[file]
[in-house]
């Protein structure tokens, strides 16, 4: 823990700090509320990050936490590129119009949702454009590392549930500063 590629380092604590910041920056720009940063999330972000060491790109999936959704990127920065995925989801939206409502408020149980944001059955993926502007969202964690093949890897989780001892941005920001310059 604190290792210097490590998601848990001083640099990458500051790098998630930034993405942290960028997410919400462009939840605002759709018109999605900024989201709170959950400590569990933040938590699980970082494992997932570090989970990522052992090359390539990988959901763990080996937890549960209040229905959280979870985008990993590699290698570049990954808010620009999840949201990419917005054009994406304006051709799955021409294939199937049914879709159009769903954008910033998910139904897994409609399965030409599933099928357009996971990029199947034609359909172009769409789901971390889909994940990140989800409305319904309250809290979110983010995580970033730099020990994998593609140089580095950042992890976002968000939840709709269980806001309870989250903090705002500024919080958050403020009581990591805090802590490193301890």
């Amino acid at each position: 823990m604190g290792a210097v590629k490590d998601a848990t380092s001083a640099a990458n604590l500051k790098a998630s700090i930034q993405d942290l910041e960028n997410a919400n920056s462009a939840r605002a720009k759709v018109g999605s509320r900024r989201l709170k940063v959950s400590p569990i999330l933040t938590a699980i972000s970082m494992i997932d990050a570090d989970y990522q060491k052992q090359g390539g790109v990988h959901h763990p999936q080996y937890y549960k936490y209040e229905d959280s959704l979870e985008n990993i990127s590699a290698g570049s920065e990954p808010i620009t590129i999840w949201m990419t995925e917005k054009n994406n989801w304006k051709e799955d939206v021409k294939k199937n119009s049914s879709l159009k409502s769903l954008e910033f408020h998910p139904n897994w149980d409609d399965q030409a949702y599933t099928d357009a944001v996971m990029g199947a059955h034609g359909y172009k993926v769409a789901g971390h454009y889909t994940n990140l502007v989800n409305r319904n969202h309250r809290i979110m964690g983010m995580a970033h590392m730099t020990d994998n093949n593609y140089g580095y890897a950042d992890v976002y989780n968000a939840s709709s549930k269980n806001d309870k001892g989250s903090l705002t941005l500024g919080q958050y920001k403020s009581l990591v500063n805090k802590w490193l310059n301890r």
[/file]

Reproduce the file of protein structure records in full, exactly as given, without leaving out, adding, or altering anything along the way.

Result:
[in-house]
């Protein structure tokens, strides 16, 4: 823990700090509320990050936490590129119009949702454009590392549930500063 590629380092604590910041920056720009940063999330972000060491790109999936959704990127920065995925989801939206409502408020149980944001059955993926502007969202964690093949890897989780001892941005920001310059 604190290792210097490590998601848990001083640099990458500051790098998630930034993405942290960028997410919400462009939840605002759709018109999605900024989201709170959950400590569990933040938590699980970082494992997932570090989970990522052992090359390539990988959901763990080996937890549960209040229905959280979870985008990993590699290698570049990954808010620009999840949201990419917005054009994406304006051709799955021409294939199937049914879709159009769903954008910033998910139904897994409609399965030409599933099928357009996971990029199947034609359909172009769409789901971390889909994940990140989800409305319904309250809290979110983010995580970033730099020990994998593609140089580095950042992890976002968000939840709709269980806001309870989250903090705002500024919080958050403020009581990591805090802590490193301890």
């Amino acid at each position: 823990m604190g290792a210097v590629k490590d998601a848990t380092s001083a640099a990458n604590l500051k790098a998630s700090i930034q993405d942290l910041e960028n997410a919400n920056s462009a939840r605002a720009k759709v018109g999605s509320r900024r989201l709170k940063v959950s400590p569990i999330l933040t938590a699980i972000s970082m494992i997932d990050a570090d989970y990522q060491k052992q090359g390539g790109v990988h959901h763990p999936q080996y937890y549960k936490y209040e229905d959280s959704l979870e985008n990993i990127s590699a290698g570049s920065e990954p808010i620009t590129i999840w949201m990419t995925e917005k054009n994406n989801w304006k051709e799955d939206v021409k294939k199937n119009s049914s879709l159009k409502s769903l954008e910033f408020h998910p139904n897994w149980d409609d399965q030409a949702y599933t099928d357009a944001v996971m990029g199947a059955h034609g359909y172009k993926v769409a789901g971390h454009y889909t994940n990140l502007v989800n409305r319904n969202h309250r809290i979110m964690g983010m995580a970033h590392m730099t020990d994998n093949n593609y140089g580095y890897a950042d992890v976002y989780n968000a939840s709709s549930k269980n806001d309870k001892g989250s903090l705002t941005l500024g919080q958050y920001k403020s009581l990591v500063n805090k802590w490193l310059n301890r």